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Like share options, a corner office and a company car, burnout used to be something executives had to work for years to achieve. But, as in so many other areas, millennials are getting there sooner than their parents did.
Dreaming of fulfilment, autonomy and progress at work, graduates are putting themselves under immense pressure to succeed and be content — often in junior roles that are, by definition, sometimes bound to be dull and unrewarding. Such pressures are surfacing even during the race to accumulate internships, increasingly a springboard to formal offers of the most prestigious jobs in consulting, banking and accounting.
The death of Moritz Erhardt in 2013, while working as a summer intern at Bank of America in London, prompted soul-searching among some of these employers. Erhardt suffered an epileptic seizure. But a coroner’s inquest found that working a long nonstop shift could have triggered the fit.
BofA and others tightened their rules about interns’ weekend and evening working in an attempt to force them to rebalance their priorities. A more profound adjustment is needed, though. Clearly, employers should ensure enthusiastic would-be masters of the universe do not overdo it in their zeal to impress. But they also need to stop promoting unrealistically lofty expectations of what work may involve.
In 2012, Bogdan Costea of Lancaster University Management School and colleagues analysed recruitment advertisements in The Times Top 100 Graduate Employers, an annual guide. Employers urged students to “invest in yourself” (Herbert Smith, the law firm), “See more, be more” (Barclays) or “Be the one who never stands still” (PwC). In a later paper, Prof Costea set Erhardt’s tragedy in the context of this “culture of work focused intensely and unremittingly on the self, a culture which becomes obligatory from the very early stage of careers, so much so that internships themselves become a kind of testing ground for the mettle of individuals”.
Pursuing a similar line of inquiry, Kira Schabram of the University of Washington and Sally Maitlis of Oxford university interviewed current and former workers at animal shelters for a new study in the Academy of Management Journal. Burnout and dropout were real threats for those who saw their work as an intense calling. For instance, these employees struggled to cope with being forced to witness and carry out animal euthanasia (“Kittens were being, you know, put down,” recalled one, lamenting “the sheer numbers” of animals involved).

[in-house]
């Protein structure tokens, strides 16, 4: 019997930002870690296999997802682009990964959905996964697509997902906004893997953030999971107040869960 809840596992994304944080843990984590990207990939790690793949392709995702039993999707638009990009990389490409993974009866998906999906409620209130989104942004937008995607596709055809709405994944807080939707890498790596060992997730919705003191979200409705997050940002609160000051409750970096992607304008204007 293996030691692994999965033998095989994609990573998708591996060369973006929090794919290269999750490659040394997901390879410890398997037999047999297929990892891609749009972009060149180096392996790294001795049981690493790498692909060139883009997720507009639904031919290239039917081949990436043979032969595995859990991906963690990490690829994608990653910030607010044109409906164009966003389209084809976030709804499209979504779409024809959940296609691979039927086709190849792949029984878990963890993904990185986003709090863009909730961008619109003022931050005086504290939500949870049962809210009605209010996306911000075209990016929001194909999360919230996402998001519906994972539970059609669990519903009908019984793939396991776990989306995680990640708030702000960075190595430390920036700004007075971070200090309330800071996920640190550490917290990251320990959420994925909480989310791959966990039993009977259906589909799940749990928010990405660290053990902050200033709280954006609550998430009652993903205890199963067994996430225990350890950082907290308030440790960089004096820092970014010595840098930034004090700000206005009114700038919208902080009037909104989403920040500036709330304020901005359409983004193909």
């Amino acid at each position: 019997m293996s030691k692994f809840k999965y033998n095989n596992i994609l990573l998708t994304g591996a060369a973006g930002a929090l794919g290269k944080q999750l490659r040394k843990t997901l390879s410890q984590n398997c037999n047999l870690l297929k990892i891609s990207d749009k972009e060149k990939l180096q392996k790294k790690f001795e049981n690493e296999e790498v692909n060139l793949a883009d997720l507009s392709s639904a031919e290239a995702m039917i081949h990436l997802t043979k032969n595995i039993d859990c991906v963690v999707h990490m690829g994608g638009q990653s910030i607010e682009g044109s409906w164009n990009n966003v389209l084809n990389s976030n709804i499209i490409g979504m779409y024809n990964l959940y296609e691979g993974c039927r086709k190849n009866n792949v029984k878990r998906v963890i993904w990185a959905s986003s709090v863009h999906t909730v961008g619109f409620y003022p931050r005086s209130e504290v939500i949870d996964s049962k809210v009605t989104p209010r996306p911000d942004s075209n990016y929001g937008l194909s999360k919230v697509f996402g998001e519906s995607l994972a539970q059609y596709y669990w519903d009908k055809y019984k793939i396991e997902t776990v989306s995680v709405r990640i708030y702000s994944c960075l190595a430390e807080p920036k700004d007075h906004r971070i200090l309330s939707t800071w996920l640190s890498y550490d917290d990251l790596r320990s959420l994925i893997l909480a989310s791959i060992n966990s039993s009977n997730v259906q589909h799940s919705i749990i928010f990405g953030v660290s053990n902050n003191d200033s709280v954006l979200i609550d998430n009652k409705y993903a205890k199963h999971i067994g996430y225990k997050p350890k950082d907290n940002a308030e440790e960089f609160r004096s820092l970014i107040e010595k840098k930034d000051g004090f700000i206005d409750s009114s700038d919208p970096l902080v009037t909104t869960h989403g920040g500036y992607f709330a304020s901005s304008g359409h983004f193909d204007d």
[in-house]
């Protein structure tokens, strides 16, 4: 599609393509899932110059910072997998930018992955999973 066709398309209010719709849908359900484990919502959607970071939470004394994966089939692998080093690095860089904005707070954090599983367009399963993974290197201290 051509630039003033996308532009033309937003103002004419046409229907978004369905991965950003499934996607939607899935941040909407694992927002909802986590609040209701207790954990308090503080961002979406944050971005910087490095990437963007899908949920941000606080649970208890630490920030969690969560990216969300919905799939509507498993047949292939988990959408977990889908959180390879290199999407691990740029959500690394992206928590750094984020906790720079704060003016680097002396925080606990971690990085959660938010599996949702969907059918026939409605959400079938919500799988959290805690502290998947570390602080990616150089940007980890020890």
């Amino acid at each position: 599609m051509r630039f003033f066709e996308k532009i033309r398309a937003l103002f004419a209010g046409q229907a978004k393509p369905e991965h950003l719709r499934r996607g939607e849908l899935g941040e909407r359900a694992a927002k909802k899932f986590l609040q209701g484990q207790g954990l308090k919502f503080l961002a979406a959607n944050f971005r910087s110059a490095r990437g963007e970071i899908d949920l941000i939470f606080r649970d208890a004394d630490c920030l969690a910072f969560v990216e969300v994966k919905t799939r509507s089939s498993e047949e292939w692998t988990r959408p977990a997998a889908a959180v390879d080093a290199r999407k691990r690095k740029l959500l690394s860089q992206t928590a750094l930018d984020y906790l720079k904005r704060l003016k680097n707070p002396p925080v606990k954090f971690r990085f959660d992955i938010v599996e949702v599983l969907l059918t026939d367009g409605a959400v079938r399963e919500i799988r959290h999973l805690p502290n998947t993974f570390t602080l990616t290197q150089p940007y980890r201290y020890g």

When I was a graduate trainee, I remember telling my parents I would never be that colleague who seemed to work late into every night. But youthful ambition, peer pressure and accepted work practice have a way of shaping recruits, however much they may think they are carving their own path. Within months, I was on a similar schedule to my colleague, driven by an urge to get on and the sheer excitement of the new job.
You may also say that if people are more engaged with their work, that can only be a good thing, and I agree — up to a point. For every advertisement seeking “passionate” and “committed” employees, there are new hires wondering why they aren’t feeling the sense of self-realisation and contentment they signed up to.
This is a version of what new chief executives sometimes experience when they finally reach the pinnacle of their careers. Globetrotting consultant Ram Charan, whose latest book is The High Potential Leader, told me such people are usually “very good at selecting what to devote their time to and very good at saying no”. Some of these high-flyers still crack, even so, and companies are starting to recognise the value of supporting their high-potential managers to avoid breakdown. Johnson & Johnson surrounds its leading executives with a team, described by Bloomberg as “like the medical crew around an astronaut after splashdown”, that includes an executive coach and a dietitian.
Employers should take similar care with high-potentials at the start of their careers. Young workers are aware of stress and how to offset it with exercise, meditation and proper sleep, according to surveys, but they, too, should step back and consider how an all-or-nothing devotion to workplace success can be a shortcut to ruin.
That study of animal shelter staff found that the workers who avoided burnout tended to be those with more modest aspirations. These realists did not put work at the centre of their identity, or treat their job as a world-changing mission. As a result, they kept their zest for the job alight long after others had had their spark snuffed out.
Andrew Hill is the FT’s management editor
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